15.     Drive work on loosed individual game dogs  DROPPERS (Dr op pers(on))  Several elements to join together in this charade, ‘on loosed individual’ for ‘pers(on)’ being the trickiest. A dropper is a dog trained to drop to the ground when game is sighted.

16.     It may be hard to administer when one of pair leaves  HAPLY (H + ap(p)ly)  The definition ‘it may be’ is very well hidden.

26.     See preamble  SOWPIASTREENS (PIASTRE in SOWENS)  This is the coin and pudding combination the solver must provide a clue for.

29.     Working in university with Oxford exam coming round  MODUS (U in Mods)  Oxford students will be familiar with Mods (short for Moderations), the first public exam in an undergraduate course.

31.     A doorman before going off knocked back jar of wine  TINAJA (a janit(or), rev.)  The removal here is harder than ‘pers(on)’ at 15 across. ‘Or’ is an archaic word for ‘before’, and so should really, by Azed’s standards, be indicated as ‘before before’ or similar.

35.     Capital alibi contrived to protect prince  BRASILIA (ras in anag.)  Here’s the familiar proper noun mentioned in the footnote.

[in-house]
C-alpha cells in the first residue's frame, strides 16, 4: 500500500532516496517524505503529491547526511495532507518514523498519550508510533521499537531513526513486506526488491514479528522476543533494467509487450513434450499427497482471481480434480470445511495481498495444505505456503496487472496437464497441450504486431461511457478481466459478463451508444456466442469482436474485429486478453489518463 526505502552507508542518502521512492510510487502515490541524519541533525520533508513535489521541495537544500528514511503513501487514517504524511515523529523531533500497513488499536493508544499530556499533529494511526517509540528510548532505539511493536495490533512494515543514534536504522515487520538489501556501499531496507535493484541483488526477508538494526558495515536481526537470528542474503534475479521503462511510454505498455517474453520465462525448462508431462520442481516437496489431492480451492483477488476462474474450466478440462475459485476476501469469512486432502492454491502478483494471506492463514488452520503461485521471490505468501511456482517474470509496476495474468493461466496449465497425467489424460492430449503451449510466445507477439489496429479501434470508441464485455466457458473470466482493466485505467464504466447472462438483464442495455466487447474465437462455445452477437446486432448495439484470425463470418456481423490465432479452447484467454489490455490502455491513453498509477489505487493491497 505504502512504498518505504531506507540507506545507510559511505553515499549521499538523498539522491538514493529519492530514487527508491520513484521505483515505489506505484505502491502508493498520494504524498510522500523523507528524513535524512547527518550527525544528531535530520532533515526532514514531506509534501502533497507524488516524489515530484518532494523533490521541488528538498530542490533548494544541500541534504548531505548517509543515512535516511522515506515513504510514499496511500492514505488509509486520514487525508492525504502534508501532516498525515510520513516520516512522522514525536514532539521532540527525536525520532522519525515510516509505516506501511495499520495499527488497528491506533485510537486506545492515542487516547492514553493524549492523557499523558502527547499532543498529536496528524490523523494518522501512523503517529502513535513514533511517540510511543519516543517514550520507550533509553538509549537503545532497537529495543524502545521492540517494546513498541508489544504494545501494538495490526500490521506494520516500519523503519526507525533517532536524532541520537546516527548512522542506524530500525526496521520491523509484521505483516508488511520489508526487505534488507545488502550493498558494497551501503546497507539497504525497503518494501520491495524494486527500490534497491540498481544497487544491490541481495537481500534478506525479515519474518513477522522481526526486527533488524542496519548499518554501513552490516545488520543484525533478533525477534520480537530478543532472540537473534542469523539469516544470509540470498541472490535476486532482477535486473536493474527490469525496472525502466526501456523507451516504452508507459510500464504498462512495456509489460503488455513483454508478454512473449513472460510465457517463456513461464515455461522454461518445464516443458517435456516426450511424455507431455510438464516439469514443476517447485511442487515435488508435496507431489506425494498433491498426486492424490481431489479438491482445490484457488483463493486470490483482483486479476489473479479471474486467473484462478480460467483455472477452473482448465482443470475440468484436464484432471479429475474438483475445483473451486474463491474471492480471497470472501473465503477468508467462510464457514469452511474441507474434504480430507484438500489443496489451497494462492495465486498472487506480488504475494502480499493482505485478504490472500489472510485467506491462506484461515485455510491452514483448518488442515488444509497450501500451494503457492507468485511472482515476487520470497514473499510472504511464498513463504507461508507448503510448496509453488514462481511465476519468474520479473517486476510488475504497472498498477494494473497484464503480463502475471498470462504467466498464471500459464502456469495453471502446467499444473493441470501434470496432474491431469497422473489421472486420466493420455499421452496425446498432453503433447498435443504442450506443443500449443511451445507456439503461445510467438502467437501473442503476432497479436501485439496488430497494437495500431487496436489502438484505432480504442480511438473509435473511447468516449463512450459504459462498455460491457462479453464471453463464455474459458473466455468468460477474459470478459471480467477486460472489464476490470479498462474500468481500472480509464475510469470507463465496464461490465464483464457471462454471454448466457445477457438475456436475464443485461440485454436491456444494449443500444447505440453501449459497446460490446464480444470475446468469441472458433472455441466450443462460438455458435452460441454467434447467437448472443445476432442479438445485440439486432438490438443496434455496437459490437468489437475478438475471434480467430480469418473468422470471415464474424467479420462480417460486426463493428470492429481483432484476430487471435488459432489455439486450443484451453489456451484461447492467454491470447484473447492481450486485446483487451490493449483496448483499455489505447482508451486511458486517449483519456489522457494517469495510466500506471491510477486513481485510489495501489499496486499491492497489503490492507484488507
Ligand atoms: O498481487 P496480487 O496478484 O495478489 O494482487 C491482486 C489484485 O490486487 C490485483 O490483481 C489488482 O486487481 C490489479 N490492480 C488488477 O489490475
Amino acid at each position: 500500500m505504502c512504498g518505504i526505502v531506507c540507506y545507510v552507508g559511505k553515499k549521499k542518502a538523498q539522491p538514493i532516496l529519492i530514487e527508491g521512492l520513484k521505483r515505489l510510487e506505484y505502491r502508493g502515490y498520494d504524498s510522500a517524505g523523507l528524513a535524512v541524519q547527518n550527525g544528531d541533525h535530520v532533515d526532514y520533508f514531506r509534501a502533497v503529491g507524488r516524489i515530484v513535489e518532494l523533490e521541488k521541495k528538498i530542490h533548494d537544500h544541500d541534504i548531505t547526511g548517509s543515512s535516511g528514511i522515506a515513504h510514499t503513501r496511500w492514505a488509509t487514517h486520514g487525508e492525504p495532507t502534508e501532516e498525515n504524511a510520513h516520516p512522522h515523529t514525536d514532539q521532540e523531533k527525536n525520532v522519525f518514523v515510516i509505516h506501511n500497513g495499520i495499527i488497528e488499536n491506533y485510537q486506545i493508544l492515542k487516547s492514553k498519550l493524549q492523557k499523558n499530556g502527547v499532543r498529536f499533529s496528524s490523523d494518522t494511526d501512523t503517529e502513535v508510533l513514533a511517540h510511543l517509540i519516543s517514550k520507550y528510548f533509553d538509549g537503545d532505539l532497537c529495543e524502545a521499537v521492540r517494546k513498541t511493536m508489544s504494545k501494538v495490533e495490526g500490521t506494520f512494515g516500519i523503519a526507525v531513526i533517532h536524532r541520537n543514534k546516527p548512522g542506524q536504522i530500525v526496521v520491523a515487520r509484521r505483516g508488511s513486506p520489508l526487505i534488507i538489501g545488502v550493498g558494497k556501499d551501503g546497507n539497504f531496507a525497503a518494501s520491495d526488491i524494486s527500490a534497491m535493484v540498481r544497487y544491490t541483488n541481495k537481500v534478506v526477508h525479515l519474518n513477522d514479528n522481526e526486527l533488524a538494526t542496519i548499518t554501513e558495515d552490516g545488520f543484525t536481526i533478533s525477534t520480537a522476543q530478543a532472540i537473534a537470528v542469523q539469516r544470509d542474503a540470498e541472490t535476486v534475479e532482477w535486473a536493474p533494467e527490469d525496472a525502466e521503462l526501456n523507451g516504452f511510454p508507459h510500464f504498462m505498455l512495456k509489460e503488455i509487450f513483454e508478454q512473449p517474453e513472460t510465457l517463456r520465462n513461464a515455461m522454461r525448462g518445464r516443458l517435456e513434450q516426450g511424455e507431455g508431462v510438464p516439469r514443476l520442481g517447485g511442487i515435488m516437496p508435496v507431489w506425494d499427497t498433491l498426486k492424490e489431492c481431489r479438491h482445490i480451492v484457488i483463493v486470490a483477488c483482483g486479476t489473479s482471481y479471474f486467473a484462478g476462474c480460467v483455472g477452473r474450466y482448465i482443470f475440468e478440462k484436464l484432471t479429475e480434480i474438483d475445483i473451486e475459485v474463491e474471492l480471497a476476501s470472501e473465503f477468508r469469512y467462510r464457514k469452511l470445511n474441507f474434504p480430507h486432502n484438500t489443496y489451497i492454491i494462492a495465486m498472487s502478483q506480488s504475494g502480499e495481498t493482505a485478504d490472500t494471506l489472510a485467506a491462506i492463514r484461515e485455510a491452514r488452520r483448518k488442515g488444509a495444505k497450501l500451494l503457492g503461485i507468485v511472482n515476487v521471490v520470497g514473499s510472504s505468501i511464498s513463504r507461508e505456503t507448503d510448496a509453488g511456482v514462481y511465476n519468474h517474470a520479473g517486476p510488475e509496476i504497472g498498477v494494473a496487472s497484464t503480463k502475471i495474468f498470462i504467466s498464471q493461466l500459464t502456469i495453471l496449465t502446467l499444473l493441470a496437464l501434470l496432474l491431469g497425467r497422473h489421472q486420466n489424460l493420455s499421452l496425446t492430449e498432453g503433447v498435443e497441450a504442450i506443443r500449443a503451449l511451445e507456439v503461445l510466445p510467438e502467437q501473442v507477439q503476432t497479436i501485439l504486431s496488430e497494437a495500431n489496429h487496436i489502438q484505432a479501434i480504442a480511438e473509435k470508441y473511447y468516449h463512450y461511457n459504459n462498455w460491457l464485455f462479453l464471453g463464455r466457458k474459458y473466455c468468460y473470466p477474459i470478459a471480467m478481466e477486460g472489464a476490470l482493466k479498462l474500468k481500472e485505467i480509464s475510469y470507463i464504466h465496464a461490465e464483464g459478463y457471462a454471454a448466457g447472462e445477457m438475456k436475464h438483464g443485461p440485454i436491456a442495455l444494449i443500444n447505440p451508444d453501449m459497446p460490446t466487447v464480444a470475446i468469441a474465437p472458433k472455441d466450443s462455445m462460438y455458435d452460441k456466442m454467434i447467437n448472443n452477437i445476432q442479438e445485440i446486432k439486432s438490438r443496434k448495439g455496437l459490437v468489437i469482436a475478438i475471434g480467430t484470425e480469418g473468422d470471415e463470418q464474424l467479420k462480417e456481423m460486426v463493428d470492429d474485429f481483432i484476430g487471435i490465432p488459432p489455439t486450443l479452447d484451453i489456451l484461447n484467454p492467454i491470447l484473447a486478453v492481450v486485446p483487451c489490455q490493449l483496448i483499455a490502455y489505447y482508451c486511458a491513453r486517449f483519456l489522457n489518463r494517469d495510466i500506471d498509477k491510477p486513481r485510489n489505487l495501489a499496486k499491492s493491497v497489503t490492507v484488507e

37.     Posse disturbed about old gun going off  SPOSOUNGE (o + anag., all in anag.; SOU in SPONGE)

41.     One wandering glens surrounded by Scottish river  TAANGELNSY (an + anag. all in Tay; ANGEL in TANSY)


1.       Dish to extinguish – dismay when losing a spread  PANDOWSEMISDY  (pan dowse + anag. less a; SEMIS in PANDOWDY)

2.       Red in the face after spells of bowling? Mark often is  OVERSHOT (overs + hot)  The charade elements are nicely indicated, and the definition, from the expression ‘overshoot the mark’, is clever.

4.       Female involved in excellent dessert coming up  DUFPENIF (f in fine pud, rev.; PENI in DUFF)  About the best of the thematic clues, with its reference to pudding. ‘Duff’ is the pudding that ‘may be regarded as part of a (common) compound’, i.e. plum duff, and ‘peni’ is a Spenserian spelling of penny.

8.       Rung sweethearts up  STEP (pets, rev.)  Easy enough to solve, but a very satisfying combination of definition and wordplay.